• It's Not Sabotage, They're Drowning - Some kind of push backs shouldn't be interpreted as intentional sabotage, but as drowning people sinking the lifeboat in an attempt to save themselves.
  • Community already exists, you just create a communication platform for it (source) - Or why trying to create a community from the ground up might not be the right way of looking at things: a better and more subtle strategy would be to enhance the already existing channels.
  • Why Should Code Reviews Be Fast? (..) [To] optimize for the speed at which a team of developers can produce a product together, as opposed to optimizing for the speed at which an individual developer can write code. (source), from Google Engineering Practices.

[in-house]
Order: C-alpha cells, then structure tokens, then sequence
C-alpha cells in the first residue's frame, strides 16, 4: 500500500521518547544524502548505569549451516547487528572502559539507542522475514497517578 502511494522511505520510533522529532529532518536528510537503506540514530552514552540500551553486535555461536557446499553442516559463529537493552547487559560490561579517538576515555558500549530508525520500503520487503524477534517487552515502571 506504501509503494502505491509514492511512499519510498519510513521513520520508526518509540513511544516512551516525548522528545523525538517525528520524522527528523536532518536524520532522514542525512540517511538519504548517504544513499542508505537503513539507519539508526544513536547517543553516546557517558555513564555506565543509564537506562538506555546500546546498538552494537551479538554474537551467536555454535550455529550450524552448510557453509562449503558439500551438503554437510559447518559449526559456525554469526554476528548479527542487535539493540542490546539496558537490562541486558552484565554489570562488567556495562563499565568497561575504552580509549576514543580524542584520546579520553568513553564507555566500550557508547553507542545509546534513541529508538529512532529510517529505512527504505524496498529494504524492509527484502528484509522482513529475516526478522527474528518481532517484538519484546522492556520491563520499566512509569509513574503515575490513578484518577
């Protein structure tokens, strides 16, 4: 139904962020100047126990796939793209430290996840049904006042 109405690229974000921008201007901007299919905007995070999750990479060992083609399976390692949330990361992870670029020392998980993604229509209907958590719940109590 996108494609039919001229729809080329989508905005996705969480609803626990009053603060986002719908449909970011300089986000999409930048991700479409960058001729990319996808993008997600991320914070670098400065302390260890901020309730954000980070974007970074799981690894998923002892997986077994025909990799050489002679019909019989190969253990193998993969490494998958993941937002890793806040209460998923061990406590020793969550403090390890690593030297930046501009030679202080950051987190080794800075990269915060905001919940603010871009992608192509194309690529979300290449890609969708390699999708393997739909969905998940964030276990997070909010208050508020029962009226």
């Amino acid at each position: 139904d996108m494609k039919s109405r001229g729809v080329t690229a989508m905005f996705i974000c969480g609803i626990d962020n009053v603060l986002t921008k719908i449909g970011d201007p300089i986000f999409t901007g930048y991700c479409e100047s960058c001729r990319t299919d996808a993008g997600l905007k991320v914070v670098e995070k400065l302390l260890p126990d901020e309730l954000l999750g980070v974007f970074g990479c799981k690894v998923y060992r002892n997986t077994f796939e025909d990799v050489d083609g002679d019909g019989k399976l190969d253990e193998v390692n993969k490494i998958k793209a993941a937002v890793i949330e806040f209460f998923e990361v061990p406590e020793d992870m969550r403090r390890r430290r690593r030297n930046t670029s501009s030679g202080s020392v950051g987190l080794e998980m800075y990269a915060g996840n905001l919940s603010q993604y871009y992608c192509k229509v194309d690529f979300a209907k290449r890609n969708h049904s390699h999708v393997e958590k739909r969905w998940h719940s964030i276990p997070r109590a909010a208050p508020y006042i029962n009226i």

• Goodbye, Clean Code - My boss invited me for a one-on-one chat where they politely asked me to revert my change. I was aghast. The old code was a mess, and mine was clean! (...) I see now that my “refactoring” was a disaster in two ways: I didn't talk to the person who wrote it; My code traded the ability to change requirements for reduced duplication.

Remote Work


The most important meetings you'll have are frequent 1:1s with your direct reports.


The environment we work in shapes us. Perks too.

Product Management

In a team, the Product Manager is supposed to be the "voice of the market".

Project Management


  • The Good, the Bad and the Ugly Standup - Author experienced 3 formats of standups before ending with one working for his team, and concludes that the details that make up a good meeting are subtle and the pursuit of an artificial standard of aesthetics will prevent you from doing the necessary experimentation to improve from an ugly equilibrium.